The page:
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Combined effects of chemical and visual information in eliciting antipredator behaviour in juvenile Atlantic salmon Salmo salar

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Under natural conditions, both young-of-the-year (YOY; 0+ year) and parr (1+ year) Atlantic salmon Salmo salar exhibited strong antipredator behaviour (e.g. increase in latency to resume foraging) following the exposure to damage-released chemical alarm cues relative to a stream water control. Subsequent exposure to a novel visual stimulus had contrasting results. Parr increased their reactive distance to the visual stimulus if they had been previously exposed to a chemical alarm cue, whereas YOY did not. On the other hand, both YOY and parr took significantly longer to resume foraging when exposed to a visual stimulus if they had been previously exposed to a chemical alarm cue than control groups. While YOY and parr differed in the type and intensity of antipredator responses to both chemical and visual stimuli, perhaps due to differential costs and benefits associated with age, both used the chemical and the visual information in a combined manner.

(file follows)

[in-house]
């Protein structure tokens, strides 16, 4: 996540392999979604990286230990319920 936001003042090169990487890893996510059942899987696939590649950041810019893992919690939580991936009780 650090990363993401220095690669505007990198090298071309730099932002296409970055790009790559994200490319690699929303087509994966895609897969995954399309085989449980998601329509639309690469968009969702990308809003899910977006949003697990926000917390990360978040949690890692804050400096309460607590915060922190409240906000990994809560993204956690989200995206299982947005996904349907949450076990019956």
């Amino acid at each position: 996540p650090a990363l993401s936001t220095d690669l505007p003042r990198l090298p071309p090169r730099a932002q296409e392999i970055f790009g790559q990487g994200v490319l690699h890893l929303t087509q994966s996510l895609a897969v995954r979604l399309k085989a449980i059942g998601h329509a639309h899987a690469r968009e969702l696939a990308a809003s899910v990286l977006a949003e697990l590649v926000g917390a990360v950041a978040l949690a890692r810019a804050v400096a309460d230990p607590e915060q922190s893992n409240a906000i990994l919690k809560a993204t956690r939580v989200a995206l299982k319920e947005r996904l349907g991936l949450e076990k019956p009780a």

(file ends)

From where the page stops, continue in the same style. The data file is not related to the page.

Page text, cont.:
Keywords: age-specific response; damage-released chemical alarm cue; predator avoidance; reactive distance; risk assessment

Document Type: Regular Paper


Affiliations: Department of Biology, Concordia University, 7141 Sherbrooke Street West, Montréal, Québec, H4B 1R6 Canada

Publication date: April 1, 2009

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